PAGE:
"It is not a secret that Al-Husayni and Hitler have met, but only once and certainly not for the reasons claimed by the Muslims. Throughout the War, Al-Husayni fleed Jerusalem and seeked [sic] asylum in various pro-German and fascist countries. In exile, Al-Husayni claimed to be a leader of a secret Arab nationalist movement, and requested for audiences with Mussolini and Hitler.
During the war, the Mufti stayed in Berlin as a self-appointed representative of the Arab nations' support of the Axis Powers, spreading Axis propaganda into the Arab world. After a visit to Bosnia in 1941, he even convinced Muslim leaders of a need for a SS (Nazi army) division staffed by Muslims for the interest of Islam...This was [sic] the Muslim soldiers seen in the photos.
In short, they were not exactly Muslim German soldiers. They were Muslims recruited by Germany."

Regarding the other photos in the letter he notes:

"This was not Islamic pamphlets [sic] read by German soldiers. This was Nazi propaganda read by Bosnian Nazi soldiers...
This was Bosnian Nazi soldiers [sic] praying, but Hitler was nowhere near them.
This was not Hitler meeting a Muslim scholar to learn about Islam...
If any, [sic] Hitler never asked Muslims anything. It was al-Husayni who asked for Hitler's audience."

Zurairi's deconstruction of the chain letter also points out that:

"it's a historical fact that German army never quite reached Moscow, they never conquered the city due to ferocious Soviet resistance. Hitler never made any speech in Moscow. He never even stepped foot in the city in all his life. Unless my history is patchy, Hitler wrote Mein Kampf in the 1920s, two decades before the Battle of Moscow."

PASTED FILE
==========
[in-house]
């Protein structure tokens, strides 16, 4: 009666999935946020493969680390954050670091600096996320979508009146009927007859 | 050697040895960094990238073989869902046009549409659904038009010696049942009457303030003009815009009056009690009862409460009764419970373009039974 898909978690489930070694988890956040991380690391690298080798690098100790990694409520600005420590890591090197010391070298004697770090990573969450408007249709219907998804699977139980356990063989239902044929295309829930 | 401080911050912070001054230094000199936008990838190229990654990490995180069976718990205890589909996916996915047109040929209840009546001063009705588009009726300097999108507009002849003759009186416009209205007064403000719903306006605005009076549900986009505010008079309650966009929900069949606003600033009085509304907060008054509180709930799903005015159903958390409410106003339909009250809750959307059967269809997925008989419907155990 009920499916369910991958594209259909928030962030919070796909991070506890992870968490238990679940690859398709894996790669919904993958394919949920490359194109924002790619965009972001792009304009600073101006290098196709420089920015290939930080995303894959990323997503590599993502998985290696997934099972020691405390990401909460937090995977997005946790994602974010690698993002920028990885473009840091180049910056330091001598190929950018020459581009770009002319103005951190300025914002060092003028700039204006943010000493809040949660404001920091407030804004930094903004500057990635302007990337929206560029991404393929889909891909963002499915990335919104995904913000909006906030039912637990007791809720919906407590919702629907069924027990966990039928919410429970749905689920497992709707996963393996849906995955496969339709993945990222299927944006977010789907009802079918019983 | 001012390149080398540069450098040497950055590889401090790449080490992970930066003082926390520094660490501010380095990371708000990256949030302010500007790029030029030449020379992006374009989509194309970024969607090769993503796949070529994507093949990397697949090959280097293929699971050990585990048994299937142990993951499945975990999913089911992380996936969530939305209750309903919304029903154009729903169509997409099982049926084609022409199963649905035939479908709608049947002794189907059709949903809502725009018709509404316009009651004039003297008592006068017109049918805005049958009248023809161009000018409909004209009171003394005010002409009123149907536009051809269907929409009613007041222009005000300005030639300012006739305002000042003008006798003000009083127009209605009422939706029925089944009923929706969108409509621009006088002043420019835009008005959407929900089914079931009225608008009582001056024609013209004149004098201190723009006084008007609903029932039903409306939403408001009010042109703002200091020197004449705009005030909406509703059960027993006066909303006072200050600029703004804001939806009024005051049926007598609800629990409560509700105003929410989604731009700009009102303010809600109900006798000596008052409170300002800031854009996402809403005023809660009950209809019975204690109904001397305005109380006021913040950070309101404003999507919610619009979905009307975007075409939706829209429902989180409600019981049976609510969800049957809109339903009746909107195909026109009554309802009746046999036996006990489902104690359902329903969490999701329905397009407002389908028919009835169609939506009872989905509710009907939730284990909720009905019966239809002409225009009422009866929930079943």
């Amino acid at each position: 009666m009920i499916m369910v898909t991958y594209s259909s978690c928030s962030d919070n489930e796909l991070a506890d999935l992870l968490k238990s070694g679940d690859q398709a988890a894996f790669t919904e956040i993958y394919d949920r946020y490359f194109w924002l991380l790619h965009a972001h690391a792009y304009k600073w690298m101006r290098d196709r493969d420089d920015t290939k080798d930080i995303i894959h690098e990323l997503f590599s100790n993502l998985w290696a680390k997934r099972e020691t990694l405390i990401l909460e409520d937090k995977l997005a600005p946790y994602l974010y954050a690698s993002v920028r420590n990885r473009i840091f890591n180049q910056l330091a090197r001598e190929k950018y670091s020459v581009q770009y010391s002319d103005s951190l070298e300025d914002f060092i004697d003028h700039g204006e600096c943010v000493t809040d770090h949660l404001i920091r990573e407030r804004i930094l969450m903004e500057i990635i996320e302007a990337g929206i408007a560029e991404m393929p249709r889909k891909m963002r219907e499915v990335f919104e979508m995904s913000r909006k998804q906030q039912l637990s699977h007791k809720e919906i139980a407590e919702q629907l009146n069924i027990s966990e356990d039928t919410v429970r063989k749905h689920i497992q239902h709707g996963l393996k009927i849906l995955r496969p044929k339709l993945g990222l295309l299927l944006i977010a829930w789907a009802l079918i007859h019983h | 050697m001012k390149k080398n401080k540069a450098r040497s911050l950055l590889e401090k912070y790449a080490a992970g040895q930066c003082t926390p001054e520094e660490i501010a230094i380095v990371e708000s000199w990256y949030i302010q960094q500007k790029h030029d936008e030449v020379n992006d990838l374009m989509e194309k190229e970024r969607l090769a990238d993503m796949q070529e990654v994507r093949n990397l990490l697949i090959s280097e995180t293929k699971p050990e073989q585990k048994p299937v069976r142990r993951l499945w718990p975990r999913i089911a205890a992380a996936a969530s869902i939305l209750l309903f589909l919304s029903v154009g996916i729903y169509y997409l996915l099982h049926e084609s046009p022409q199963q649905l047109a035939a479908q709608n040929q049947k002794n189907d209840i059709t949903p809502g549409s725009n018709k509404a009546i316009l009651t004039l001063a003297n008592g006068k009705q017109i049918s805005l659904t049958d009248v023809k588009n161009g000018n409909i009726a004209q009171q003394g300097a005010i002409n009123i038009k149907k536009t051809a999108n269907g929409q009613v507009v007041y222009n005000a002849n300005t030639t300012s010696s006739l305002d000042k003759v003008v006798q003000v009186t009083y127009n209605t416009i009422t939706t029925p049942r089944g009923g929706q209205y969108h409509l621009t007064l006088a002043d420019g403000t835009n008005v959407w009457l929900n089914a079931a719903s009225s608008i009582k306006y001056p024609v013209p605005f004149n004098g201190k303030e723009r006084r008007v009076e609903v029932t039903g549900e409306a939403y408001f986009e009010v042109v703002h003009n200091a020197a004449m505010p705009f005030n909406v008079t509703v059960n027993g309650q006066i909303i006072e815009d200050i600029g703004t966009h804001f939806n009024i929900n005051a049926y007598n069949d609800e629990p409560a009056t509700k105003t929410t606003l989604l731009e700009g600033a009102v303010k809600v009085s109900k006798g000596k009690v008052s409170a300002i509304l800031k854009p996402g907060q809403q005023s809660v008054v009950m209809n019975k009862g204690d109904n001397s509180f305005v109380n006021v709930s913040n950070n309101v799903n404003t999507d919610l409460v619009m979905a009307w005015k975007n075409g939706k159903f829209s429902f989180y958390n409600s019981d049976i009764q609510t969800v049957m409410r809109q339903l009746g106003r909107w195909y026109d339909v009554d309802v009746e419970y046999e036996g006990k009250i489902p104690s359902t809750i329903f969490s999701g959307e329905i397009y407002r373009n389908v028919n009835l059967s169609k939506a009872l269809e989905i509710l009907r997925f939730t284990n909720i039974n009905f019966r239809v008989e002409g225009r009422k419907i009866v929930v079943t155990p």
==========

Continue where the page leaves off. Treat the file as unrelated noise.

Zuhairy Fauzy also wrote a similar, historically-based, deconstruction ('Nazism and Islam: An Analytical addendum to "Muslims admire Hitler more than he did them,"' 03/08/2010) in which he points out that:

"So yes, in a manner of speaking, the Nazis did swear by Allah to serve their Führer - "Allah" simply being the word used by Arabs, regardless of religion, to refer to God."

The claim that the fact that Hitler never drank alcohol is related to his views of Islam was also rebuked both by Fauzy and by Zurairi, who wrote:

"Hitler was not only a teetotaler, he was also a vegetarian. However, we never heard anyone claiming Hitler was a Hindu have we? In fact, Hitler even used a swastika for Nazi's logo! This is an exercise in logical fallacies, none of the fact was relevant [sic] with claims that Hitler admired Islamic teachings."

The post concludes with similar sentiment to the one expressed by Mahyuni - a call for Malaysians to stop justifying the Holocaust, historical revisionism and antisemitism:

"Regardless of Hitler's relationship with Islam, to sympathise with Hitler and legitimise his persecution of Jews is an atrocious trait and downright spiteful."

Or Avi-Guy